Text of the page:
Drinking patterns, social interaction, and barroom behavior

October 1, 2006 at 1:13 am 2 comments

Two social scientists walk into a bar…

Typically, we read research papers for their educational value. However, I found this one to be more entertaining than educational.

Observations are done in two bars to explore victimization and guardian influence in bars. The two bars are referred to as “North Bar” and “South Bar”.

One bar which we have given the name, North Bar, attracted a more funky, laid-back weekend crowd that typically dressed in blue jeans, flannel shirts, sweatshirts, and sneakers.

The other bar which we have named, South Bar, attracted a larger and more diverse crowd reflecting a mixture of urban lifestyles, young professionals, college students, and more racial and ethnic minorities.

Here are some interesting excerpts from the paper:

Our observations of the interactions between female patrons and the bouncers revealed that the more flirtatious a female patron would be with the bouncers, the more likely she would be allowed entry into South Bar.

Bar patrons began streaming into the bars at approximately 10:00 p.m. On Tuesday nights the barroom capacity for South Bar was typically reached or exceeded by midnight, slowly continued to increase until approximately 1:30 a.m., and then gradually declined until approximately 2:30 a.m. After 3:00 a.m. only a small number of patrons, typically male heavy drinkers, remained in the bar.

Our observers overheard one exchange, short and to the point, “do you want some of this meat?” which was made while one of the men was rubbing his penis. In one instance a female patron left immediately with these men.

Two young men had begun the event during the late afternoon, were still drinking and were quite intoxicated when we arrived at 10:00 p.m. to begin our observations. They abandoned their efforts around midnight after consuming only about 30 of the required 40 glasses of beer.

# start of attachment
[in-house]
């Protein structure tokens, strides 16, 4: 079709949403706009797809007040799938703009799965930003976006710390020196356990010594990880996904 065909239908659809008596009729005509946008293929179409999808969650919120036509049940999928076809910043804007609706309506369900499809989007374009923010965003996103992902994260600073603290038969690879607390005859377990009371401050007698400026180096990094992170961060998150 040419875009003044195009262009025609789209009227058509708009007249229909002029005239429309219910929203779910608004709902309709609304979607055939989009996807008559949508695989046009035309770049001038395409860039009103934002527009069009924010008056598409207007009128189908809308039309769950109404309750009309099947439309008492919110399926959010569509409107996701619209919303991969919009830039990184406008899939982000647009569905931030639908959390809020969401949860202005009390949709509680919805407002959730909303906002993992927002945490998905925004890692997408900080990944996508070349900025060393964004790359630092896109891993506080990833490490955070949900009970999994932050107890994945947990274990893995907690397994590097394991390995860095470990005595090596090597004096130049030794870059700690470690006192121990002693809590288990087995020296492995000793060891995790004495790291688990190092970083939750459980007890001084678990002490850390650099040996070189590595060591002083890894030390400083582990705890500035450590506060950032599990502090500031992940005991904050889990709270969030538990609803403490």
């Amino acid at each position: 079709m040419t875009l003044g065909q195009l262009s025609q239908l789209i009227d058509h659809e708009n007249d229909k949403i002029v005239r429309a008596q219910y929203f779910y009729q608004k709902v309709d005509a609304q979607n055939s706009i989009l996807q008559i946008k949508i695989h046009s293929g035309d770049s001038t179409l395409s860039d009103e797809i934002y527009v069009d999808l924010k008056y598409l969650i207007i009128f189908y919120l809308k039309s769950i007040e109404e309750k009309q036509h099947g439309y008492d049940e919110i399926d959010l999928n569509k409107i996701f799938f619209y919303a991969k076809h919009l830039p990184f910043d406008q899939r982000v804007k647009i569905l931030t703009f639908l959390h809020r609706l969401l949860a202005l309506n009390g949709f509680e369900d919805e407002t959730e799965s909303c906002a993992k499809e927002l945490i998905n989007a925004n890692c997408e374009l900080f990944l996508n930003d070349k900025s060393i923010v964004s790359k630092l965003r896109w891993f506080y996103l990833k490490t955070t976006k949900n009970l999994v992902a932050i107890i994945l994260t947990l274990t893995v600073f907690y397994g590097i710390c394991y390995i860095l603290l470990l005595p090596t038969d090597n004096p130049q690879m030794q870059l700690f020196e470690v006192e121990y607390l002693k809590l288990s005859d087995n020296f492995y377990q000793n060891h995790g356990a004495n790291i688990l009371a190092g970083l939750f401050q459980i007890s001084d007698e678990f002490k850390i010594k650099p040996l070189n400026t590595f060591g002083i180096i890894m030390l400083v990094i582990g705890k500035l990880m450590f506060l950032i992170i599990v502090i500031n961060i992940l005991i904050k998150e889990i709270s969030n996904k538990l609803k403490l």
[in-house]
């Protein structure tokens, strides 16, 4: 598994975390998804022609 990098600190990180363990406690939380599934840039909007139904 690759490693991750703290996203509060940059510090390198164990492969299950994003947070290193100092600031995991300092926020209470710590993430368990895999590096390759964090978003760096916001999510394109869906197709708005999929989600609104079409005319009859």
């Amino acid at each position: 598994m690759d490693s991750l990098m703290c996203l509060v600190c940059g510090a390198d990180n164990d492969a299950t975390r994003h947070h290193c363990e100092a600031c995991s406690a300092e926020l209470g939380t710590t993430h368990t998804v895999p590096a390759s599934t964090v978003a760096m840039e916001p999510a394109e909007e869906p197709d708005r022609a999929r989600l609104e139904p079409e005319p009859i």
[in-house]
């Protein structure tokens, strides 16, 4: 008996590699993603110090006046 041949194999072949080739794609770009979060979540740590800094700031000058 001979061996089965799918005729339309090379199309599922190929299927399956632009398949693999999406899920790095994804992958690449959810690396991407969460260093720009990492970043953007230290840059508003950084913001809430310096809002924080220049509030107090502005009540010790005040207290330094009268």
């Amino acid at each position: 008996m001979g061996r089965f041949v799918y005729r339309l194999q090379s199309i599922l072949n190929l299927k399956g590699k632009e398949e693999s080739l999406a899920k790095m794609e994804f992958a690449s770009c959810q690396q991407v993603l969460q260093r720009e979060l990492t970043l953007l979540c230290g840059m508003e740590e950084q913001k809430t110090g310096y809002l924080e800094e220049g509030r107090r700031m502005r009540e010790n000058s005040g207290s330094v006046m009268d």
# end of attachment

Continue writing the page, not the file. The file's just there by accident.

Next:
Once a small group of males had initiated the formation of a gauntlet, others would join in until up to 20 to 30 men were in control of each side of the pathway for a considerable distance. When young women, typically those who were exceptionally attractive, would attempt to pass through this pathway, the males would first initiate a restriction of the pathway then freely grope, grab, or fondle selected females—typically on the buttocks or breasts.

Males seeking an “easy lay” frequently approached female patrons. On several occasions we observed female targets being quickly drawn into a conversation by a male patron, maneuvered into a seat at the bar, and presented with drinks. Within a short period of time the male would then begin moving his hand up the skirt of the target to her crotch area.

We observed that a higher percentage of female patrons during ladies’ night at South Bar were under the age of 21 years than those at North Bar. One of the South Bar observers was a police officer with substantial experience in estimating age. He agreed with the estimates provided by other observers that approximately 25–30 percent of all women in South Bar at peak drinking hours were under 21 years of age.

Small groups of male patrons would frequently attempt to attract the attention of females outside the bars by shouting across the street, and occasionally entering the street in traffic to get closer to those from whom they sought greater attention.

Males typically outnumbered females on Tuesday nights at North Bar by approximately 4 to 1, and approximately 3 to 1 at South Bar.

Fox, J. G. & Sobol, J. J. (2000). Drinking patterns, social interaction, and barroom behavior: a routine activities approach. Deviant Behavior, 21(5), 429-450.

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Entry filed under: Alcohol, Barroom, Sociology.

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2 Comments Add your own

  • 1. Gwen  |  October 2, 2006 at 12:03 pm

    Conducting research in a bar and then reporting it in a distanced third-person? I’m in the wrong field….

    Also, I KNEW about that “gauntlet” phenomena, though in my experience, the men forming it more glare you down while checking you out than make overt physical contact.

    Reply
  • 2. Audrey  |  October 11, 2006 at 12:37 pm

    I can’t believe this is a research paper! Great research. :)

    Reply

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